The ecstatic beat goes on

MY FIRST memory of meeting Martyn was when I was in my 30s and part of a television crew making a documentary in South Uist.

Typically of Martyn, when I visited him in the hospice last year and reminded him of our meeting, he just dismissed it, crediting the older piper as creating the musical sparks. He didn't rate his talent as an amazing player of the pipes, fiddle, keyboards or whistle. Yet everyone else thinks of him as one of the great pipers. He had all these lights hidden under bushels and everyone is just realising that now he's gone. He was always regarded as having incredible potential and constantly experimented in looking for a voice. I think that is partly why I feel this sense of being robbed with Martyn's death due to cancer, because Grit, his final studio recording, was really only just the beginning.

That is partly the reason behind the two Celtic Connections concerts that are taking place next weekend. Grit was only one part of Martyn's output and it would be wrong to focus purely on the studio-centred albums such as Bothy Culture and Glen Lyon. He was obviously a talented traditional musician as well as a writer of classical compositions, which is why both Martyn's widow Kirsten and myself, as organisers, had very definite ideas of what shape the day should take.

We decided upon an afternoon concert that concentrates on Martyn's classical side, with material that is in manuscript form and therefore easier for musicians to take on. We have the Orchestra of Scottish Opera performing his powerful suite, Mackay's Memoirs, alongside violinist Greg Lawson's commissioned arrangement of Liberation plus Fraser Fifield and a series of new arrangements of material from the forthcoming Martyn Bennett Tunebook.

The evening concert is more of a club event and focuses on Cuillin Music, as recreated by his friends, family and guest performers, and which Martyn actually intended to operate without him. We'll have the first live performances of Grit with Michael Marra and Karen Casey on vocals, DJ sets and a very Martynesque 21st Century Massed Pipes and Drums with the Beltane drummers, regimental drummers and pipers.

In terms of the musicians working within the Scottish and international music scene, there has been a huge amount of talk of Martyn in the last year. I think everyone was always a bit in love with him and, likewise, he was a bit in love with everyone else. Yet he was always an intense experience. Even when Martyn first played with my cross-fusion band Mouth Music, he was the guy with a million ideas buzzing around, while everyone else scratched around for one.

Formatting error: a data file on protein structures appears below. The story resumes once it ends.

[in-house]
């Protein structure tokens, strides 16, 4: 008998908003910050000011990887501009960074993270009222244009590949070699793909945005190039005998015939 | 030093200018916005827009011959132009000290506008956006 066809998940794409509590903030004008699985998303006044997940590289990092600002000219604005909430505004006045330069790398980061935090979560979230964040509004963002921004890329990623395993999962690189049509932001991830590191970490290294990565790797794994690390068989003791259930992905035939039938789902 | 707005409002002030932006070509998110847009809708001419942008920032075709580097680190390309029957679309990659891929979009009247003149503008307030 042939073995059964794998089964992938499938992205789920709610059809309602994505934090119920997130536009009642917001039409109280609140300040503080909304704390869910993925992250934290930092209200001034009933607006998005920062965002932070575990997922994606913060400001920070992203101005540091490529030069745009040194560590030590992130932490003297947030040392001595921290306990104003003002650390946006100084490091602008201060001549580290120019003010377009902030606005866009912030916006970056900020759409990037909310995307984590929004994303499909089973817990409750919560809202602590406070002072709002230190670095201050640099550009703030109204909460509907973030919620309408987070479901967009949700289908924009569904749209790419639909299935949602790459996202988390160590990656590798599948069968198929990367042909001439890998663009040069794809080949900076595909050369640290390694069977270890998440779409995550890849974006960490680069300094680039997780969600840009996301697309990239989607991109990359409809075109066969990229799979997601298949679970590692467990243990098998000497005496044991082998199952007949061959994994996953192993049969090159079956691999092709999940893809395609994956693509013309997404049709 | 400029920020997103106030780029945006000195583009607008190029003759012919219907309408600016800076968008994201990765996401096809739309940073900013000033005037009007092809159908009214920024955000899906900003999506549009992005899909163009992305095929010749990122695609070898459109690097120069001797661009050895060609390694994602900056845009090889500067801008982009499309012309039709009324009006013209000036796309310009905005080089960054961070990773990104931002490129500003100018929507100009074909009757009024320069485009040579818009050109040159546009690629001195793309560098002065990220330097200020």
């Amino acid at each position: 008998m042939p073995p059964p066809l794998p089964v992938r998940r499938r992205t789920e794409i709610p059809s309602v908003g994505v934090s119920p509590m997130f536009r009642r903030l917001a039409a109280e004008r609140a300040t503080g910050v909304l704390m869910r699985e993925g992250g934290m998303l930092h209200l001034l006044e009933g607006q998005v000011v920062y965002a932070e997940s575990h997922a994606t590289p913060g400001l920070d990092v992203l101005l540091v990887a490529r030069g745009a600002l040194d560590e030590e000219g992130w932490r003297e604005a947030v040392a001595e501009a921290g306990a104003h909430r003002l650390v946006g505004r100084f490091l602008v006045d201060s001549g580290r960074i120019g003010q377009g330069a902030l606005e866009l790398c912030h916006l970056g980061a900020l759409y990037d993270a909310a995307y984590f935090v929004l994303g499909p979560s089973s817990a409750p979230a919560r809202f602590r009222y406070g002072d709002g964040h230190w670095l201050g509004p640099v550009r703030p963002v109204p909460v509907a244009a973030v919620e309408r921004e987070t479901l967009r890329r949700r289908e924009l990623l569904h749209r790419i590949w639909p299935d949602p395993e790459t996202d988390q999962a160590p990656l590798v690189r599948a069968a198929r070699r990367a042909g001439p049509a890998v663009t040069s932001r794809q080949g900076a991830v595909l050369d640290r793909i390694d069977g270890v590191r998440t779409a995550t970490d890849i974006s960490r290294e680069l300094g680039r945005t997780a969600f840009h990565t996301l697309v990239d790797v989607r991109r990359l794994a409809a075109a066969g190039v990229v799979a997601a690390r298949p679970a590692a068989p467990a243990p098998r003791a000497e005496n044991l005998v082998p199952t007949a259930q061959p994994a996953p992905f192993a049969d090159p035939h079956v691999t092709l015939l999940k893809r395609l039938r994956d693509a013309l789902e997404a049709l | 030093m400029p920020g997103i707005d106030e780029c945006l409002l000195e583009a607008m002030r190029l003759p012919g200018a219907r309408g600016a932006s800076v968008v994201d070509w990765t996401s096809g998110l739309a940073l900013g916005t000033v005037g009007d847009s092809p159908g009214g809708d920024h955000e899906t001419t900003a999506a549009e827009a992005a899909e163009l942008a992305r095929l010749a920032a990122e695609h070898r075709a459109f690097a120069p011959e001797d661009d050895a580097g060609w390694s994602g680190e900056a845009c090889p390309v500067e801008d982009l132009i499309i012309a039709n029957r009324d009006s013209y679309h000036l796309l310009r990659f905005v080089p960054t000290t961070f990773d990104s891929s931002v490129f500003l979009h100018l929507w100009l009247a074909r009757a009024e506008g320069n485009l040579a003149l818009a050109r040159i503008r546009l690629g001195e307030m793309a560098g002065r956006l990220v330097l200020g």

He was a musical fidget, who constantly played ahead of the beat as if he had a total burn and possessed a headspace that was enormous. For that reason he was infuriating and demanding musically, purely because he could be so focused on the sound he wanted. He was uncompromising in the way he played, the sounds he used, where he wanted to be heard and by whom. That said, despite his lack of tact in the studio, all his relationships survived.

As for Martyn's musical legacy, he was just an incredible force in every way. I like to think of him as the polar explorer of music. From my point of view it is nice to know someone has been to the North Pole even if I wouldn't have gone there myself. Martyn took his music a long way out and therefore expanded his known universe of music. It is easier to see his legacy within his radical classical compositions and as a brilliant arranger of songs.

Then again his fusion of traditional and dance music culture can be witnessed at any eastern European street party where crushing house music is played to the accompaniment of a live traditional instrument. Martyn invented that style more than 10 years ago.

Essentially, the Martyn Bennett Day concerts are meant to be a celebration in themselves. It is not about mourning but rather celebrating Martyn through his music. He really loved the idea of ecstatic music being played to a group of people in one space and then pumping fantastic beats into their heads. I really hope that is what happens on Saturday.

• Martin Swan is an associate trust member of the Martyn Bennett Trust (www.martynbennet.com). Martyn Bennett Day concerts are at the Royal Concert Hall and Old Fruitmarket, Glasgow, on Saturday, 1pm and 10pm. Call 0141-353 8000 for details